Suppliers of botanical products could be hit hard if scientists apply too strict criteria under the EU's Nutrition and Health Claims Regulation, according to the European Botanical Forum.
The EBF said that while the regulation said 'article 13' health claims — those which are based on generally accepted scientific evidence — should undergo a different type of assessment and authorisation to those relating to reduction of disease risk and children's development and health (known as 'article 14' claims), scientists at the European Food Safety Authority may not be intending to apply different assessment procedures.
Patrick Coppens, secretary General of the EBF, which is based in Brussels, Belgium, said that according to EFSA's guidance document it may be intending to apply an approach guided by the principles of the European Commission's Passclaim project, which sets out criteria for substantiating claims.
This could mean "substantial and expensive studies in humans" were required, said Coppens, and would therefore be problematic for small and medium-sized companies that might not have the resources to conduct such studies, hitting the botanicals sector particularly hard.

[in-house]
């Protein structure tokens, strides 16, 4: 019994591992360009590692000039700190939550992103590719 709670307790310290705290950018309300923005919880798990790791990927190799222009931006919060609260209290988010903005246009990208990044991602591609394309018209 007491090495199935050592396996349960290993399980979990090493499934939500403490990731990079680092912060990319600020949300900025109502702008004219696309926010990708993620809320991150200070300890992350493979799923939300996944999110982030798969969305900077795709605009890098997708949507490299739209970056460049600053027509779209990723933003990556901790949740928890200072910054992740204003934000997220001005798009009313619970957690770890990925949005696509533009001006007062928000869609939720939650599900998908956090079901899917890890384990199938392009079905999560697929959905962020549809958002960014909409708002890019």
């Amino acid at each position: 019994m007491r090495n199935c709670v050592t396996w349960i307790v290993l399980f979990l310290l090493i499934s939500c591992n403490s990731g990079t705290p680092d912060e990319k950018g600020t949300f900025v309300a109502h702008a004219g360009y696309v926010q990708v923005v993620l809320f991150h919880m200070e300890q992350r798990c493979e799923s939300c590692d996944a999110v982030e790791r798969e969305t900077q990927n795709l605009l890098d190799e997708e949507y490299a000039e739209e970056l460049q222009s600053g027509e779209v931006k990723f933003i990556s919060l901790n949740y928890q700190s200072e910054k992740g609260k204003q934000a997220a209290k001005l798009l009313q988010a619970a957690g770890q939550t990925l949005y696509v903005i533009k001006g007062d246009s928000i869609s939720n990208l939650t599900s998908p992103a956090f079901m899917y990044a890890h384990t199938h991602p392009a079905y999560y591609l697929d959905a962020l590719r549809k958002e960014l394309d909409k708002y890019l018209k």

"Our sector is composed mainly of small and medium enterprises that have been making claims in accordance with national law for decades, on the basis of all evidence available. The strict application of Passclaim criteria would clearly prevent this and would in practice remove substantiated and long-standing claims and thus products from the market."
Coppens said that the regulation left room for elements other than scientific substantiation to be taken into account, such as evidence of traditional use and observational evidence, which in the case of many botanical ingredients was a legitimate factor to be considered.
"For botanicals, the level of evidence required by Passclaim is simply not available. This is recognised in medicinal law and we believe that EFSA should also consider this when assessing claims in relation to foodstuffs.
"It should be possible to describe the effect in a way the reflects the evidence available, and it is essential that the Commission's terms of references to EFSA expressly reflects the provisions of the regulation applicable to article 13 claims, in particular the need for a different type of assessment to those of article 14."
The European Commission's expert working group on claims will meet this month to further discuss the requirements for the assessment of article 13 health claims.